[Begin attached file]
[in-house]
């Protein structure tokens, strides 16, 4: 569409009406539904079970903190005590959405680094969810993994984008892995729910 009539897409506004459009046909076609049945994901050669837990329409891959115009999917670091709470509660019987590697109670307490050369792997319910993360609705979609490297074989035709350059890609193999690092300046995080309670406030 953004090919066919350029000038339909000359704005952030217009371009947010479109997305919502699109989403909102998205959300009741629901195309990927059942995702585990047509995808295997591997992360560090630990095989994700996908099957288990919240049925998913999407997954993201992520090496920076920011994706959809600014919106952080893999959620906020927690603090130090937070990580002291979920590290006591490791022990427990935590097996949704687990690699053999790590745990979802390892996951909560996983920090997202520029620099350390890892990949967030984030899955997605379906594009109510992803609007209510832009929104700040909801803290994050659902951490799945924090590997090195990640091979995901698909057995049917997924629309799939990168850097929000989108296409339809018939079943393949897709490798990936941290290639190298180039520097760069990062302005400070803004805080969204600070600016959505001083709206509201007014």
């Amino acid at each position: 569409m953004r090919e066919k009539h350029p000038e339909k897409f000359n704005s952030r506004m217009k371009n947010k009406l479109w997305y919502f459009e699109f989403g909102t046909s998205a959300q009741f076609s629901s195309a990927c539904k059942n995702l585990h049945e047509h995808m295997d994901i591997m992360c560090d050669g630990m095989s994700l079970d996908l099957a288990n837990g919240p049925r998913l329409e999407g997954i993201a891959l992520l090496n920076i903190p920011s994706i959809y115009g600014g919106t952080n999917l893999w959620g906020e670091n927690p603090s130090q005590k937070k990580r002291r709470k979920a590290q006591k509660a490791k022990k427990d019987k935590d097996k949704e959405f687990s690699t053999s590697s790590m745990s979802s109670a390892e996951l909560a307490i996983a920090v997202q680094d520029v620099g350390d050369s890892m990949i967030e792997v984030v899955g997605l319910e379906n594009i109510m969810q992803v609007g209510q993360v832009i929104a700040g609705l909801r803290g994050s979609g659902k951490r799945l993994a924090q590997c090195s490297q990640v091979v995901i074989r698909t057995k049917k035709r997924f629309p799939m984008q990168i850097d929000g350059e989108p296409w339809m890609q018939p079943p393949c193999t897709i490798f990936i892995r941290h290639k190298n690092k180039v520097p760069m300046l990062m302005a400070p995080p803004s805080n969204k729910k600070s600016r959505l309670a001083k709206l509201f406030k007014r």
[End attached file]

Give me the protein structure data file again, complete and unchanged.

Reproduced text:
[in-house]
């Protein structure tokens, strides 16, 4: 569409009406539904079970903190005590959405680094969810993994984008892995729910 009539897409506004459009046909076609049945994901050669837990329409891959115009999917670091709470509660019987590697109670307490050369792997319910993360609705979609490297074989035709350059890609193999690092300046995080309670406030 953004090919066919350029000038339909000359704005952030217009371009947010479109997305919502699109989403909102998205959300009741629901195309990927059942995702585990047509995808295997591997992360560090630990095989994700996908099957288990919240049925998913999407997954993201992520090496920076920011994706959809600014919106952080893999959620906020927690603090130090937070990580002291979920590290006591490791022990427990935590097996949704687990690699053999790590745990979802390892996951909560996983920090997202520029620099350390890892990949967030984030899955997605379906594009109510992803609007209510832009929104700040909801803290994050659902951490799945924090590997090195990640091979995901698909057995049917997924629309799939990168850097929000989108296409339809018939079943393949897709490798990936941290290639190298180039520097760069990062302005400070803004805080969204600070600016959505001083709206509201007014």
């Amino acid at each position: 569409m953004r090919e066919k009539h350029p000038e339909k897409f000359n704005s952030r506004m217009k371009n947010k009406l479109w997305y919502f459009e699109f989403g909102t046909s998205a959300q009741f076609s629901s195309a990927c539904k059942n995702l585990h049945e047509h995808m295997d994901i591997m992360c560090d050669g630990m095989s994700l079970d996908l099957a288990n837990g919240p049925r998913l329409e999407g997954i993201a891959l992520l090496n920076i903190p920011s994706i959809y115009g600014g919106t952080n999917l893999w959620g906020e670091n927690p603090s130090q005590k937070k990580r002291r709470k979920a590290q006591k509660a490791k022990k427990d019987k935590d097996k949704e959405f687990s690699t053999s590697s790590m745990s979802s109670a390892e996951l909560a307490i996983a920090v997202q680094d520029v620099g350390d050369s890892m990949i967030e792997v984030v899955g997605l319910e379906n594009i109510m969810q992803v609007g209510q993360v832009i929104a700040g609705l909801r803290g994050s979609g659902k951490r799945l993994a924090q590997c090195s490297q990640v091979v995901i074989r698909t057995k049917k035709r997924f629309p799939m984008q990168i850097d929000g350059e989108p296409w339809m890609q018939p079943p393949c193999t897709i490798f990936i892995r941290h290639k190298n690092k180039v520097p760069m300046l990062m302005a400070p995080p803004s805080n969204k729910k600070s600016r959505l309670a001083k709206l509201f406030k007014r």